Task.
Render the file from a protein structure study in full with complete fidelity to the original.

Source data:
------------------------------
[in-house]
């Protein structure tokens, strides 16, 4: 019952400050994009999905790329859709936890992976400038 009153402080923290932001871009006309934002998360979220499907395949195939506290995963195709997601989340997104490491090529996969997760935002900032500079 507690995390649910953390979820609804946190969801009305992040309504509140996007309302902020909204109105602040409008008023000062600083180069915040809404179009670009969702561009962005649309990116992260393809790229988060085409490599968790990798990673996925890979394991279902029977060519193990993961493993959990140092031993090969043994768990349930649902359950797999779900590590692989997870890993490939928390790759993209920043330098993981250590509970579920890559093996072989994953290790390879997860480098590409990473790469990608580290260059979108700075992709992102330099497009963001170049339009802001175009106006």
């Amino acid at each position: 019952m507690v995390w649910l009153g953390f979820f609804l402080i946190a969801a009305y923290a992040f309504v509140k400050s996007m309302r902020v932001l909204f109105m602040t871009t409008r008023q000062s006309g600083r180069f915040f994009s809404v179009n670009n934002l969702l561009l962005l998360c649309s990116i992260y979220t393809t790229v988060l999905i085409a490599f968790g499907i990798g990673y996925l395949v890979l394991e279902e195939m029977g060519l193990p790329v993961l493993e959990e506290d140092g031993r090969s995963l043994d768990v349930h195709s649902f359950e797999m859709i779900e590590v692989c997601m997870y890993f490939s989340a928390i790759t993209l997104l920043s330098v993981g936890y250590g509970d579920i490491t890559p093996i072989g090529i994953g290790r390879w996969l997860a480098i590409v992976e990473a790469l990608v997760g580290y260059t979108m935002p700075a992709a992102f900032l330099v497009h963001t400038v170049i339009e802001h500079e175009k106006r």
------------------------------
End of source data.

[in-house]
């Protein structure tokens, strides 16, 4: 019952400050994009999905790329859709936890992976400038 009153402080923290932001871009006309934002998360979220499907395949195939506290995963195709997601989340997104490491090529996969997760935002900032500079 507690995390649910953390979820609804946190969801009305992040309504509140996007309302902020909204109105602040409008008023000062600083180069915040809404179009670009969702561009962005649309990116992260393809790229988060085409490599968790990798990673996925890979394991279902029977060519193990993961493993959990140092031993090969043994768990349930649902359950797999779900590590692989997870890993490939928390790759993209920043330098993981250590509970579920890559093996072989994953290790390879997860480098590409990473790469990608580290260059979108700075992709992102330099497009963001170049339009802001175009106006």
């Amino acid at each position: 019952m507690v995390w649910l009153g953390f979820f609804l402080i946190a969801a009305y923290a992040f309504v509140k400050s996007m309302r902020v932001l909204f109105m602040t871009t409008r008023q000062s006309g600083r180069f915040f994009s809404v179009n670009n934002l969702l561009l962005l998360c649309s990116i992260y979220t393809t790229v988060l999905i085409a490599f968790g499907i990798g990673y996925l395949v890979l394991e279902e195939m029977g060519l193990p790329v993961l493993e959990e506290d140092g031993r090969s995963l043994d768990v349930h195709s649902f359950e797999m859709i779900e590590v692989c997601m997870y890993f490939s989340a928390i790759t993209l997104l920043s330098v993981g936890y250590g509970d579920i490491t890559p093996i072989g090529i994953g290790r390879w996969l997860a480098i590409v992976e990473a790469l990608v997760g580290y260059t979108m935002p700075a992709a992102f900032l330099v497009h963001t400038v170049i339009e802001h500079e175009k106006r």